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A New Tool to Fight Government Takings: Declaratory Judgments

​By Michael P. Bain

In Georgia, if a County, City, or governmental agency takes or affects your property or property rights without first filing a condemnation lawsuit and without paying you for the property taken and any damages caused, then you can file a lawsuit called an "inverse condemnation" action against that government. Such an inverse condemnation action has been, until recently, the only means by which to ensure the government does not completely violate your constitutional rights by its acts. As of January 1, 2021, however, attorneys representing landowners have a new tool in their toolkit: a declaratory judgment action.​

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20 Hits

Guardianship for Your Special Needs Child

By Lindsey C. Franklin

​In Georgia, a child becomes a legal adult when he or she turns 18. At that time, your child will be legally able to make decisions on their own behalf, including such things as signing a lease agreement, entering into contracts, and exercising other such legal rights. For parents of children with special needs, this milestone presents a moment at which the parents must decide whether their child is capable of caring for his or her own needs. Depending on the severity of a child's special needs and other factors, parents may decide to petition the court for guardianship and/or conservatorship to retain the ability to make decisions about their child's healthcare, housing, food, clothing, and financial matters.

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162 Hits

Protect Your Investment: Purchase and Sale of Commercial Real Estate

​By Cody W. Lyons

​Commercial real estate purchase and sale agreements, or PSAs, often appear overwhelming and complex, typically consisting of numerous pages of contingencies and 6-month or greater due diligence periods. Therefore, it is imperative to protect your interests at the outset, whether you are acting as a purchaser or a seller of commercial property. There are always obvious points of contention between a purchaser and a seller of real estate: Purchase price, due diligence period, contingencies, etc. Nonetheless, certain methods may be employed to protect a purchaser or seller that do not necessarily generate opposition or controversy from the other party to the transaction.

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100 Hits

Biden Tax Plan Legal Advisory

By Anthony Cammarata Jr.

​With Democrats now in control of both the U.S. House and Senate, there are a host of changes to the tax laws that could be passed by Congress in the near future. President Biden's various tax proposals and intentions (collectively, the "Biden Plan") are comprehensive and contain propositions ranging from individual income tax increases to corporate tax reform, which will result in higher taxes for corporations as well. This advisory is meant to highlight some of the Biden Plan proposals for which individuals and companies should start seeking professional legal and tax-planning advice in preparation of their enactment.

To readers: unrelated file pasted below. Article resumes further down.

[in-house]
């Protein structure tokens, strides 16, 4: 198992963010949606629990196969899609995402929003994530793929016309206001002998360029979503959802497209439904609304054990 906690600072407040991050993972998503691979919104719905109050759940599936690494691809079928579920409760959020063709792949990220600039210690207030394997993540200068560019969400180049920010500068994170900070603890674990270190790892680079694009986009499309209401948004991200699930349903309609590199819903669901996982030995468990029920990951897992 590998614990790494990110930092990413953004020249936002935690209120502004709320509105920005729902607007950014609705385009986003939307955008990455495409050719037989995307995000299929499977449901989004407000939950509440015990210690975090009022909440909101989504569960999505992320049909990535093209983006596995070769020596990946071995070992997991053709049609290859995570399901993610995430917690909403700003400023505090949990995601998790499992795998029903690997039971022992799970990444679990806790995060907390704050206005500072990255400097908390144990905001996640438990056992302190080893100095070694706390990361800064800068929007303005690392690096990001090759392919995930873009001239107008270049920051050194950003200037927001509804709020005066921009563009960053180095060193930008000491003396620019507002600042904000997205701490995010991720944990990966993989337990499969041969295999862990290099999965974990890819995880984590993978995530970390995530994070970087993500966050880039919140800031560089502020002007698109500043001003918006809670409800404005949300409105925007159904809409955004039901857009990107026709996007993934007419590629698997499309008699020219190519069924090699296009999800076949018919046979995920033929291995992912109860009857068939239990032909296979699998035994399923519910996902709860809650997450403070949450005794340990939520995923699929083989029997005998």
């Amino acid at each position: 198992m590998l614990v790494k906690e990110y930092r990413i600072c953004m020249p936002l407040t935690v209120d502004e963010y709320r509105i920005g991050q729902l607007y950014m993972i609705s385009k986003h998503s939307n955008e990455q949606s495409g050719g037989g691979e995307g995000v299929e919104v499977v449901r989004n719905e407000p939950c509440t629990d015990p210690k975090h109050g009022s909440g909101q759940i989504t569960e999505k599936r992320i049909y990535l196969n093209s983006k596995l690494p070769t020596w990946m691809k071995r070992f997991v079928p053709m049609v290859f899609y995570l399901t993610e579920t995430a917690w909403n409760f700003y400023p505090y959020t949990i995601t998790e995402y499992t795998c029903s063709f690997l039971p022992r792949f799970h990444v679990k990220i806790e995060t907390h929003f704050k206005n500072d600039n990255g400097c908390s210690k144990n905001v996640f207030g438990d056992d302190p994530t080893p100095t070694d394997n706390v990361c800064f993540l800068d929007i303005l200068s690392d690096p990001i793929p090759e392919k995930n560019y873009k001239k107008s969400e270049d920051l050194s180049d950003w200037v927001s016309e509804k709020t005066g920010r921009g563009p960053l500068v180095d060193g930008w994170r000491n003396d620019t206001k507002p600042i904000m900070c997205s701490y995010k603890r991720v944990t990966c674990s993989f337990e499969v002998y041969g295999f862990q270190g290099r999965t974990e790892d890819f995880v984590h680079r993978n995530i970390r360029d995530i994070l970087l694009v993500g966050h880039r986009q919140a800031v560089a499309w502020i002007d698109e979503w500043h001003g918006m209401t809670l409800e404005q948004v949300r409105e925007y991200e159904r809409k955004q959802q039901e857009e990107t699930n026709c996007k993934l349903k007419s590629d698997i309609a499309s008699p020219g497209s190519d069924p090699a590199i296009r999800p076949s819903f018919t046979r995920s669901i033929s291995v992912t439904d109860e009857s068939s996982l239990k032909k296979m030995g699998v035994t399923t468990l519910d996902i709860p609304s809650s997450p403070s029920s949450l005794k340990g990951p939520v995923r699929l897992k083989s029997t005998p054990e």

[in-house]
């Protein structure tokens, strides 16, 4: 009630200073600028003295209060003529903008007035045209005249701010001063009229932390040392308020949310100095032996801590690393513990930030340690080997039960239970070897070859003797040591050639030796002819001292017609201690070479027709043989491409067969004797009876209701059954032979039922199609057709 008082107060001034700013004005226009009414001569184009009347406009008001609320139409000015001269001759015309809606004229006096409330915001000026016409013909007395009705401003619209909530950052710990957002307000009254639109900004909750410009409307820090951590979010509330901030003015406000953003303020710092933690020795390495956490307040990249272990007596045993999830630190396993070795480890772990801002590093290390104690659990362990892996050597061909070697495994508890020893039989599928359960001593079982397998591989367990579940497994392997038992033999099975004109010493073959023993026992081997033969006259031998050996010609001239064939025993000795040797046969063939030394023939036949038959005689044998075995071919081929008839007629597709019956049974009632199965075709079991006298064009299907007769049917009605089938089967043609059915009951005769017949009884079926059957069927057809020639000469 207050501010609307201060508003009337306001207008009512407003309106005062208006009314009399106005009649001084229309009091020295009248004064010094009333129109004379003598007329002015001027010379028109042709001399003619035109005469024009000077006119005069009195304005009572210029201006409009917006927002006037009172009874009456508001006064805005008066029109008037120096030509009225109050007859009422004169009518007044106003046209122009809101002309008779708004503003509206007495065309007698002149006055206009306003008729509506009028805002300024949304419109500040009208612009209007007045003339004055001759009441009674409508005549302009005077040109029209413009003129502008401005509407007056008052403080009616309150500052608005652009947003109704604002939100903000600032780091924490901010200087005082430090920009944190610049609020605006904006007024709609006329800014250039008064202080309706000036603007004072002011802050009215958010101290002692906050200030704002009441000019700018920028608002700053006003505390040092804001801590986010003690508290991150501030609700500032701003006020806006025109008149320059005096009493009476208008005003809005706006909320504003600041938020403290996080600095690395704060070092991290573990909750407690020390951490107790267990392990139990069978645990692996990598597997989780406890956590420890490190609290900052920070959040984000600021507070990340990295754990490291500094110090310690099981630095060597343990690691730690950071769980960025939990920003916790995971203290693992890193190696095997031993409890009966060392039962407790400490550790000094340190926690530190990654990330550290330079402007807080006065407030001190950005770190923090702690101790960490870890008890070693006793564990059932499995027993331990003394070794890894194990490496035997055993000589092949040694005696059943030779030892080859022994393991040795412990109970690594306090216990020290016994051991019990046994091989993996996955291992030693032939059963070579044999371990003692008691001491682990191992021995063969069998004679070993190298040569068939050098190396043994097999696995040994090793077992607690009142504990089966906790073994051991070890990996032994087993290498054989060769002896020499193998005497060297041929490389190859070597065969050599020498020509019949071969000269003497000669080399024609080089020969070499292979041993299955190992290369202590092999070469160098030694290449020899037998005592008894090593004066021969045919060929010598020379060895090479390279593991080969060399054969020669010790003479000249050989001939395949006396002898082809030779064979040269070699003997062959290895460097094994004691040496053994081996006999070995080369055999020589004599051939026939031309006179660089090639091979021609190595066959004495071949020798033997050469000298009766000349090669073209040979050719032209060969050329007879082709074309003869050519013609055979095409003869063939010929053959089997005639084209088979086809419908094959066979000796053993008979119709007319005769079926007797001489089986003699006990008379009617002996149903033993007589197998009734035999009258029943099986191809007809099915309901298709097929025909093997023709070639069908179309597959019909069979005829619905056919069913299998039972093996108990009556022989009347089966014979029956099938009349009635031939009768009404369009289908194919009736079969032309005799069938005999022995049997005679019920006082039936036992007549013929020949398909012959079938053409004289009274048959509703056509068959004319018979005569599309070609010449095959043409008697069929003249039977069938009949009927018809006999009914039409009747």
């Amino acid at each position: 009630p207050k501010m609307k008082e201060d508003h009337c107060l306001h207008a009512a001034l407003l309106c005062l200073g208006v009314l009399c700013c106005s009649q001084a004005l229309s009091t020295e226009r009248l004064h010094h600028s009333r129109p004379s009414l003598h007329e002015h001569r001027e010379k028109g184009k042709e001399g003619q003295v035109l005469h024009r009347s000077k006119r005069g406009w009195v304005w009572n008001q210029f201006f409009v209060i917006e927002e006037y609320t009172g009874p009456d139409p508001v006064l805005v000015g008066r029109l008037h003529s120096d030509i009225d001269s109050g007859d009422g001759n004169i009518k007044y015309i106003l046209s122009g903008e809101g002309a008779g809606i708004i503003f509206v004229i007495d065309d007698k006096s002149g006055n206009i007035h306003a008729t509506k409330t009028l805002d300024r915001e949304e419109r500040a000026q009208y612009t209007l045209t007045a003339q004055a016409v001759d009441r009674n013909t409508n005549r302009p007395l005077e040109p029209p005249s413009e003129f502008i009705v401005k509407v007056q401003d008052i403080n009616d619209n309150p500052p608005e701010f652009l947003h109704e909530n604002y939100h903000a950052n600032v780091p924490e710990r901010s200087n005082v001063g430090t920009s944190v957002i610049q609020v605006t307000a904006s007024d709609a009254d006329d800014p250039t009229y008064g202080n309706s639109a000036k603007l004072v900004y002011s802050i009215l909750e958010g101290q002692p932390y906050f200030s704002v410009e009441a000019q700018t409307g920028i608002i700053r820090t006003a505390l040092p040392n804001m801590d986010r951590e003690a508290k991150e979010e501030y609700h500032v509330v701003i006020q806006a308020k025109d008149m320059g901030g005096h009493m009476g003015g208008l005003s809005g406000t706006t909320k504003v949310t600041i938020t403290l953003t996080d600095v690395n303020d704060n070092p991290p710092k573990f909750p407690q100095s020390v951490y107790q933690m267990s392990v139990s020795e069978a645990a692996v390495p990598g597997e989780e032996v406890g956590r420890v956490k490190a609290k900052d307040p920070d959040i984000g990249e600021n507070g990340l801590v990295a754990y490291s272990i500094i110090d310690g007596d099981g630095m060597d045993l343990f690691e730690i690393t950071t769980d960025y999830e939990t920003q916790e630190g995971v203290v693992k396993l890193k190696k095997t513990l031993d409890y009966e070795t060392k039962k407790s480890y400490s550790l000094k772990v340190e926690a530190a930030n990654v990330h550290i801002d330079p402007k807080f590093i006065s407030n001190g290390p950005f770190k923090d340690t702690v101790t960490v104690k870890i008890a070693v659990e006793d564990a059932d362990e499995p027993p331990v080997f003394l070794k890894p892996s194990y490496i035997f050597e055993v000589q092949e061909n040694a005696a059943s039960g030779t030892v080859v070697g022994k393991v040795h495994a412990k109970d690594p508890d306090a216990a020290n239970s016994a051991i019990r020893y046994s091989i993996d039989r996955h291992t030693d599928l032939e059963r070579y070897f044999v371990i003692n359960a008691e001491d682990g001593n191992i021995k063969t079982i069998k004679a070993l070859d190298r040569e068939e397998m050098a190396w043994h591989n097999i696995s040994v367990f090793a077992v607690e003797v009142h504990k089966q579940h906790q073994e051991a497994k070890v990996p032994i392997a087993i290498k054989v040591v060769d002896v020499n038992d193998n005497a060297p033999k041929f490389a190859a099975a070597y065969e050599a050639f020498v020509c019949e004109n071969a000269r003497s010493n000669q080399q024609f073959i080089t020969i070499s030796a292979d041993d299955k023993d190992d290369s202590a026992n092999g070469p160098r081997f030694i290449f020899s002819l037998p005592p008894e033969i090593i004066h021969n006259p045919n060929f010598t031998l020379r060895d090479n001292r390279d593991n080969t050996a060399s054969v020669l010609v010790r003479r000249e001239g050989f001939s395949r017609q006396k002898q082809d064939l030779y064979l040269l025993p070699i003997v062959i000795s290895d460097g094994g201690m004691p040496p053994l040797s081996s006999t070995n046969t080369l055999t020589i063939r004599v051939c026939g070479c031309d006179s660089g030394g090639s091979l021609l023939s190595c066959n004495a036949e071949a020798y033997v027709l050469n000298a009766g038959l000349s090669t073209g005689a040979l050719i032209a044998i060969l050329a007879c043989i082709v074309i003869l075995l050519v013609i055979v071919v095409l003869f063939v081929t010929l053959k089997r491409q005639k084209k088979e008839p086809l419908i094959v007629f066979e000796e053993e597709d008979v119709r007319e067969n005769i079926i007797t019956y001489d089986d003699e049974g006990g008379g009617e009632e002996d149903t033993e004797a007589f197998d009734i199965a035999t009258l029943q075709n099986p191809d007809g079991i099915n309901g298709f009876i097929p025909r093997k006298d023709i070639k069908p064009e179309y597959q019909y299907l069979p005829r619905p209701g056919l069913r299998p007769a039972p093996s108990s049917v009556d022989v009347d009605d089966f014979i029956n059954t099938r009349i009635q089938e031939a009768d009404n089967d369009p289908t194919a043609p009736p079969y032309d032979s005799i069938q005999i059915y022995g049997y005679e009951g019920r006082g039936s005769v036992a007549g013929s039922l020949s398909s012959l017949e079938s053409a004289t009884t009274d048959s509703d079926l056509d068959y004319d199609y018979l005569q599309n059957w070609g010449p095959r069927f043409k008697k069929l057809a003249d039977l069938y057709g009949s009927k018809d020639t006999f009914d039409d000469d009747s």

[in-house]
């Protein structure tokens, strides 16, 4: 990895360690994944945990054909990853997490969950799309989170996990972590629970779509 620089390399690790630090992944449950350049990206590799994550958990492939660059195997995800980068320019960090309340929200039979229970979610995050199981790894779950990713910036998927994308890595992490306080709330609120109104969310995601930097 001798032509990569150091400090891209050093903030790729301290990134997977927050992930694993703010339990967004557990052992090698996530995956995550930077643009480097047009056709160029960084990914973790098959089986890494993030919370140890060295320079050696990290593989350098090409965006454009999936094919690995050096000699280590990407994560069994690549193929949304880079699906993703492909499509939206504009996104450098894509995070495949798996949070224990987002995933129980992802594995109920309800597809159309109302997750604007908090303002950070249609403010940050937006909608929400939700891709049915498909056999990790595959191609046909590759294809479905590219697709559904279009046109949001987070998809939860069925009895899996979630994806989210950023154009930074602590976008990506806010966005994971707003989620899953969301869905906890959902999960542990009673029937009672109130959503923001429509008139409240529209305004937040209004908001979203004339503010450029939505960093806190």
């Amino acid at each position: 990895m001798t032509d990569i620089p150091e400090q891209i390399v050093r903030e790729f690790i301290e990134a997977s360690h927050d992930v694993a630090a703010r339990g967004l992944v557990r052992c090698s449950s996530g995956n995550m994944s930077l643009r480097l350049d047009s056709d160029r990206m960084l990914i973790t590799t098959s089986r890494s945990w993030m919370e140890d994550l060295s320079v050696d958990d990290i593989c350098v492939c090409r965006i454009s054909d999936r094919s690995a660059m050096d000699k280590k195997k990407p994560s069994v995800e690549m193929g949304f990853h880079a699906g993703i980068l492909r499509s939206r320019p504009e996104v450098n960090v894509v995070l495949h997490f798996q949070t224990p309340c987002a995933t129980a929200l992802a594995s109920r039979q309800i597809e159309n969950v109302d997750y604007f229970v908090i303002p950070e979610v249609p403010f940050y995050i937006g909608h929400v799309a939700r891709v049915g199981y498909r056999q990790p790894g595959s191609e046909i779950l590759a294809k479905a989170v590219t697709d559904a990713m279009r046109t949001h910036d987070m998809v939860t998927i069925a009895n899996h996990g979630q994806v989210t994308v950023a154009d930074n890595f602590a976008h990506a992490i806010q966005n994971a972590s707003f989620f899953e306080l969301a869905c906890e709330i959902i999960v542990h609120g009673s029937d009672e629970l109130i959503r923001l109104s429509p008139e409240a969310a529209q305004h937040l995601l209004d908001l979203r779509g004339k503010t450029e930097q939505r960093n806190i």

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201 Hits

A New Year's Resolution for Landlords: Start Preparing Now for a Potential Bubble Burst

 By Anthony Cammarata Jr. and Nicholas P. Flint

​While many of us may be happily leaving 2020 behind, the economic fallout of the COVID-19 pandemic unfortunately may follow us. In particular, the ramifications from missed or otherwise deferred rent payments are threatening a significant portion of the U.S. renting population, and the eviction bans previously put in place by questionable government "orders" that have protected tenants will soon expire. A bubble may be forming in the U.S. real estate market, and it is imperative that residential and commercial landlords plan now for a potential burst of that bubble in the new year.

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181 Hits

Financing for Your Small Business: SBA Loans You Need to Know About (Part I - SBA 7(a))

 By Andrew T. Smith

​At some point over the life of a company, entrepreneurs will likely need to obtain financing in connection with the operations of their businesses. A business may need additional capital to replenish inventory, acquire machinery and equipment, cover wages for employees, or even make monthly rent payments to avoid an interruption in operations. When it comes to business financing, "SBA Loan" is a term that every business owner should be familiar with.

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  179 Hits
179 Hits

Georgia, It’s Time to Get Serious About Series LLCs

By Nicholas P. Flint

​​In recent years, limited liability companies (LLCs) have emerged as the predominate form of business entity in Georgia and throughout the United States, outpacing the number of new corporations formed by a margin of nearly five to one. LLCs offer a number of benefits, including flexibility and ease of operation, limited liability, and pass-through taxation.